Medline ® Abstract for Reference 46
of 'Toxicity of molecularly targeted antiangiogenic agents: Non-cardiovascular effects'
Safety of bevacizumab in patients with non-small-cell lung cancer and brain metastases.
Socinski MA, Langer CJ, Huang JE, Kolb MM, Compton P, Wang L, Akerley W
J Clin Oncol. 2009;27(31):5255. Epub 2009 Sep 8.
PURPOSE: Patients with non-small-cell lung cancer (NSCLC) and brain metastases have previously been excluded from trials of bevacizumab because of suspected risk of CNS hemorrhage. This phase II trial, AVF3752g (PASSPORT), specifically addressed bevacizumab safety (incidence of grade>or = 2 CNS hemorrhage) in patients with NSCLC and previously treated brain metastases.
PATIENTS AND METHODS: This open-label multicenter trial for first- and second-line treatment of nonsquamous NSCLC enrolled patients with treated brain metastases. First-line patients received bevacizumab (15 mg/kg) every 3 weeks with platinum-based doublet therapy or erlotinib (at physician's decision), and second-line patients received bevacizumab with single-agent chemotherapy or erlotinib, until disease progression or death.
RESULTS: Of the 115 enrolled patients, 66 of 76 first-line patients received carboplatin-based chemotherapy; 22 of 39 second-line patients received pemetrexed, and nine of 39 received erlotinib. As of the June 23, 2008 data cut, among 106 safety-evaluable patients, median on-study duration was 6.3 months (range, 0 to 22 months), with a median of five bevacizumab cycles (range, one to 17), and no reported episodes of grade>or = 2 CNS hemorrhage (95% CI, 0.0% to 3.3%). Of the bevacizumab-targeted adverse events reported, two were grade 5. Both were pulmonary hemorrhages, one occurring during treatment and the other occurring 6 weeks after the data cut; there was also one grade 4, nonpulmonary/non-CNS hemorrhage. Twenty-six patients (24.5%) discontinued study treatment as a result of an adverse event, and 37 (34.9%) discontinued because of disease progression.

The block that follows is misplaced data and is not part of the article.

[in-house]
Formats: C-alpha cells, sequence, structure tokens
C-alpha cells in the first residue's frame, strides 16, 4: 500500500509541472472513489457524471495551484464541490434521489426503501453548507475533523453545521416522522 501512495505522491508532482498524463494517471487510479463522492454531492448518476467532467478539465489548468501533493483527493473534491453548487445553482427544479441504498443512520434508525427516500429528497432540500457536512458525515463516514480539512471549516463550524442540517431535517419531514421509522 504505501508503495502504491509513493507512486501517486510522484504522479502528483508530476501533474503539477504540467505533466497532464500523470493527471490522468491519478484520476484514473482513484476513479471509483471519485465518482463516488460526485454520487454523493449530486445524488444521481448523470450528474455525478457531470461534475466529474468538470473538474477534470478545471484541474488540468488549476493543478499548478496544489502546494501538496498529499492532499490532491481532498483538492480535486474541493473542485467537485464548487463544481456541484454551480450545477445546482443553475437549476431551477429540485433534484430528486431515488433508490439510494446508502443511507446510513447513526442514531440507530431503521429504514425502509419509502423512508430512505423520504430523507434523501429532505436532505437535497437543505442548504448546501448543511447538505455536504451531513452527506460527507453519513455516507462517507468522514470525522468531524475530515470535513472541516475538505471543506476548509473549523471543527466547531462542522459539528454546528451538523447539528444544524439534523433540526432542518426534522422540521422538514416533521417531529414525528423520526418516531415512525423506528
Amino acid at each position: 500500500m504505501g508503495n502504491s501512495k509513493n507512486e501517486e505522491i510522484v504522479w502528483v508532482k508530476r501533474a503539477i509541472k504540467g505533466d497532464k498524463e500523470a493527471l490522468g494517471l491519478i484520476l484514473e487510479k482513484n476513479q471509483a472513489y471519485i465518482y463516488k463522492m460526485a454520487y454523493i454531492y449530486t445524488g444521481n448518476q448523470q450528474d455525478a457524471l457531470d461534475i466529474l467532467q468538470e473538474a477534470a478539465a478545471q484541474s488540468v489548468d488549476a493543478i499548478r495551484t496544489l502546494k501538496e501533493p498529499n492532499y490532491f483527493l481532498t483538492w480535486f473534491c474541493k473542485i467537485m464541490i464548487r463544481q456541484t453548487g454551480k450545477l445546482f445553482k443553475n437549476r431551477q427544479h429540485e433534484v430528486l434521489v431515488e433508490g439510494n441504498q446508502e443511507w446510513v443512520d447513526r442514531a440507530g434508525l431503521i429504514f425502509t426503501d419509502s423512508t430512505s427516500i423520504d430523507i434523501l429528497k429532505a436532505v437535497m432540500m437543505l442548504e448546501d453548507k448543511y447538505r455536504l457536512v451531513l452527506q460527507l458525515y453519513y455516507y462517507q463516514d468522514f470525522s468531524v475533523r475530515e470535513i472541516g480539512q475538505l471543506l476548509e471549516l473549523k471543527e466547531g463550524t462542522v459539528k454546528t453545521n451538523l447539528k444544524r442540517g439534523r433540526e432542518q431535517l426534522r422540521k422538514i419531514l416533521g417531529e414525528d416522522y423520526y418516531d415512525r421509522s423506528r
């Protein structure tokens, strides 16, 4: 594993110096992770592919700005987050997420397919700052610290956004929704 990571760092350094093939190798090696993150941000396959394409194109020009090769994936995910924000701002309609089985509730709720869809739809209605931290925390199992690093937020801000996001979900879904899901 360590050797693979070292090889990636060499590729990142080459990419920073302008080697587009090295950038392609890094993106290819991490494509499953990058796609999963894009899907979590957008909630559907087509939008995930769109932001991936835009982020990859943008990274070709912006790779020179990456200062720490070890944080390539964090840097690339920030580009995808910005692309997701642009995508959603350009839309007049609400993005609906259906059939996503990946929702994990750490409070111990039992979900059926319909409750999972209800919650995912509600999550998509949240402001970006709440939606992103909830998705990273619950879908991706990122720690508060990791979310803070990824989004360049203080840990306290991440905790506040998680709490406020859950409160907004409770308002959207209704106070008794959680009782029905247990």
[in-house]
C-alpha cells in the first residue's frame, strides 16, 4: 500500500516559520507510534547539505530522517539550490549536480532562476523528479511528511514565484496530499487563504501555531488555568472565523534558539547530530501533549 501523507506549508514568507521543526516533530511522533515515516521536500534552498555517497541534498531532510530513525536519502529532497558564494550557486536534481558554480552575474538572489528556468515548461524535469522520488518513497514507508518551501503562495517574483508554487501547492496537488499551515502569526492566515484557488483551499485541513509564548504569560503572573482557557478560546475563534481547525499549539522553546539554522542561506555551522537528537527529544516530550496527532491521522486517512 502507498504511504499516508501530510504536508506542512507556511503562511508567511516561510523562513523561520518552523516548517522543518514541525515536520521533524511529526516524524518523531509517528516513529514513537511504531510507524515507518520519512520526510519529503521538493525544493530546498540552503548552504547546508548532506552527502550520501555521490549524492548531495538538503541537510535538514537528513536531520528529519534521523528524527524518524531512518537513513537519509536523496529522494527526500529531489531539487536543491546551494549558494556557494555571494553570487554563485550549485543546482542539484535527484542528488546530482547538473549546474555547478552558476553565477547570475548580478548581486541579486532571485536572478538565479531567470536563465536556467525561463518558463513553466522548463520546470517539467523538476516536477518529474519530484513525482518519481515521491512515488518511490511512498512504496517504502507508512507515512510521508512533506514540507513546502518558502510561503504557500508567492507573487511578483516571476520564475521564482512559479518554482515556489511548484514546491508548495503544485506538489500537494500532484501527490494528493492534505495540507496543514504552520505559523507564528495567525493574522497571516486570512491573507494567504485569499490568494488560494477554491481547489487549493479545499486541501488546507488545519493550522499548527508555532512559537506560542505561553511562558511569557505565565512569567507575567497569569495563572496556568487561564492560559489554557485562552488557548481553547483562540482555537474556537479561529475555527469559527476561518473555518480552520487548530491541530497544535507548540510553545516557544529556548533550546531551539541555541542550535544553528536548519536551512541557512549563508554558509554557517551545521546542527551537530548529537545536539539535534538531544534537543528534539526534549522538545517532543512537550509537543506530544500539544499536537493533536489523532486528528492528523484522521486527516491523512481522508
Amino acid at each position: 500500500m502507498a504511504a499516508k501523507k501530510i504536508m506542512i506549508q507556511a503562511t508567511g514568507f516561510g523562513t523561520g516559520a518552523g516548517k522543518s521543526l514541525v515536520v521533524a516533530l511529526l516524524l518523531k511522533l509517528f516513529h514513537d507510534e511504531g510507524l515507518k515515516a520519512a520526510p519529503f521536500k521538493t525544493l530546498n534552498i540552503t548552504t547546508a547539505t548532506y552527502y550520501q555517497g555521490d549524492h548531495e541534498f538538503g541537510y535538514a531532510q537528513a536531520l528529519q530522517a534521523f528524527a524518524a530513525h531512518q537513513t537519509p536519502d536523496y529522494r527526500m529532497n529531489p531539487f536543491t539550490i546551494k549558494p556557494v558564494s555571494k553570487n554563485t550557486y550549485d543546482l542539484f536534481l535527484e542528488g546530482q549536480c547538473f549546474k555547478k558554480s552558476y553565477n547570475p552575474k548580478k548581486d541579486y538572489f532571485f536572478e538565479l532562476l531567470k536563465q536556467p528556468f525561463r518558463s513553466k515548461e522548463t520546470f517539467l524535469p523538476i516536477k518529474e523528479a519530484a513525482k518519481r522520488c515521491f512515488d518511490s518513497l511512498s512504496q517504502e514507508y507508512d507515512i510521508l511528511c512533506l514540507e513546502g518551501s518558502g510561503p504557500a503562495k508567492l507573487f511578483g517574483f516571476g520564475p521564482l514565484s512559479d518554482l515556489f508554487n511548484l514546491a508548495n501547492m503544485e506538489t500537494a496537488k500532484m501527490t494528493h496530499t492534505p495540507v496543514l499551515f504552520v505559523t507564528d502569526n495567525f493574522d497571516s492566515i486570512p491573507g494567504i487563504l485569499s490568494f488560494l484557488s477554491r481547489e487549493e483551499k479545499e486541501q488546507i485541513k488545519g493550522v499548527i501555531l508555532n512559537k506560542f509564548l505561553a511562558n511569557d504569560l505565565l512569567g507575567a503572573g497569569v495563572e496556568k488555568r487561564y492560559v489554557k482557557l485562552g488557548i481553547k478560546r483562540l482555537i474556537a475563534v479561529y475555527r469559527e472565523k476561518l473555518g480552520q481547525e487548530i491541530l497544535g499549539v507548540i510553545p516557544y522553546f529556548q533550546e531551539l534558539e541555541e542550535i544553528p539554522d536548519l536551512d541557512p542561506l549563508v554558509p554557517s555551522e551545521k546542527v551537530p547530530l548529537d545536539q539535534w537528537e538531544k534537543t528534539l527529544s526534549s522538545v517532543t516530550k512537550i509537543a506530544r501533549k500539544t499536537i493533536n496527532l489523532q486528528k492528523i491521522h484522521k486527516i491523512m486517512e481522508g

CONCLUSION: Addition of bevacizumab to various chemotherapy agents or erlotinib in patients with NSCLC and treated brain metastases seems to be safe and is associated with a low incidence of CNS hemorrhage.
Multidisciplinary Thoracic Oncology Program, Lineberger Comprehensive Cancer Center, University of North Carolina, Chapel Hill, NC 27599-7305, USA. Socinski@med.unc.edu